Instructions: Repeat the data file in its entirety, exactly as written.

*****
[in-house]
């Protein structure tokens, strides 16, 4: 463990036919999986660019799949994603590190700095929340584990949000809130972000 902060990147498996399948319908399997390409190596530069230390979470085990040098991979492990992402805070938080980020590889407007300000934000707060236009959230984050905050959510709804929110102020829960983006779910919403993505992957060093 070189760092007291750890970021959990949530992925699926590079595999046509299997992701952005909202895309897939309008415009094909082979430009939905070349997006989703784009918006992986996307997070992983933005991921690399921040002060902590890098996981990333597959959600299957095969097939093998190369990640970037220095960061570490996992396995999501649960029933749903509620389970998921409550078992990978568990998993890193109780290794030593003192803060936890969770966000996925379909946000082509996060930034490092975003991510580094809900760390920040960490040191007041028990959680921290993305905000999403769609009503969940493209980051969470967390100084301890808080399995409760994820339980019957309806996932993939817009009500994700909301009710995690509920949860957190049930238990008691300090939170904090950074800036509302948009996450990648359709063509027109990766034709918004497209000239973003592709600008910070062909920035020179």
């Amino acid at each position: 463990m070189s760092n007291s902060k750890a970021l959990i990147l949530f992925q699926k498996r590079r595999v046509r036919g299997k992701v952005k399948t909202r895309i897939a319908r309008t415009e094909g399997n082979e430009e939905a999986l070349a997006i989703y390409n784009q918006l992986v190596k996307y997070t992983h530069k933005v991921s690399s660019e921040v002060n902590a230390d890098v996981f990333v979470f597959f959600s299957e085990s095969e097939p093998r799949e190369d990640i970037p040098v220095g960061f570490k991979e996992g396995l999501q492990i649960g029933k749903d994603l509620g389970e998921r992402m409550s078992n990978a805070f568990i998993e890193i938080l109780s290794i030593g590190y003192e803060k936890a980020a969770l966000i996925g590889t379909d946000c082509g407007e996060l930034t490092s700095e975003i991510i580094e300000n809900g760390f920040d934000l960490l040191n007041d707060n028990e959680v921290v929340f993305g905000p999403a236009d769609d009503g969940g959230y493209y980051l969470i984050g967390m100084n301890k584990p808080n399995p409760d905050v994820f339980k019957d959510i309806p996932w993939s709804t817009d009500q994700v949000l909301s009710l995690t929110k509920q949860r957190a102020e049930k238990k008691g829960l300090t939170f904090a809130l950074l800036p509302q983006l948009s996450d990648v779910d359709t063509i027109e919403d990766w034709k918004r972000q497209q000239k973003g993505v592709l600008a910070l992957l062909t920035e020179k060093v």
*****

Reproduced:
[in-house]
């Protein structure tokens, strides 16, 4: 463990036919999986660019799949994603590190700095929340584990949000809130972000 902060990147498996399948319908399997390409190596530069230390979470085990040098991979492990992402805070938080980020590889407007300000934000707060236009959230984050905050959510709804929110102020829960983006779910919403993505992957060093 070189760092007291750890970021959990949530992925699926590079595999046509299997992701952005909202895309897939309008415009094909082979430009939905070349997006989703784009918006992986996307997070992983933005991921690399921040002060902590890098996981990333597959959600299957095969097939093998190369990640970037220095960061570490996992396995999501649960029933749903509620389970998921409550078992990978568990998993890193109780290794030593003192803060936890969770966000996925379909946000082509996060930034490092975003991510580094809900760390920040960490040191007041028990959680921290993305905000999403769609009503969940493209980051969470967390100084301890808080399995409760994820339980019957309806996932993939817009009500994700909301009710995690509920949860957190049930238990008691300090939170904090950074800036509302948009996450990648359709063509027109990766034709918004497209000239973003592709600008910070062909920035020179």
């Amino acid at each position: 463990m070189s760092n007291s902060k750890a970021l959990i990147l949530f992925q699926k498996r590079r595999v046509r036919g299997k992701v952005k399948t909202r895309i897939a319908r309008t415009e094909g399997n082979e430009e939905a999986l070349a997006i989703y390409n784009q918006l992986v190596k996307y997070t992983h530069k933005v991921s690399s660019e921040v002060n902590a230390d890098v996981f990333v979470f597959f959600s299957e085990s095969e097939p093998r799949e190369d990640i970037p040098v220095g960061f570490k991979e996992g396995l999501q492990i649960g029933k749903d994603l509620g389970e998921r992402m409550s078992n990978a805070f568990i998993e890193i938080l109780s290794i030593g590190y003192e803060k936890a980020a969770l966000i996925g590889t379909d946000c082509g407007e996060l930034t490092s700095e975003i991510i580094e300000n809900g760390f920040d934000l960490l040191n007041d707060n028990e959680v921290v929340f993305g905000p999403a236009d769609d009503g969940g959230y493209y980051l969470i984050g967390m100084n301890k584990p808080n399995p409760d905050v994820f339980k019957d959510i309806p996932w993939s709804t817009d009500q994700v949000l909301s009710l995690t929110k509920q949860r957190a102020e049930k238990k008691g829960l300090t939170f904090a809130l950074l800036p509302q983006l948009s996450d990648v779910d359709t063509i027109e919403d990766w034709k918004r972000q497209q000239k973003g993505v592709l600008a910070l992957l062909t920035e020179k060093v």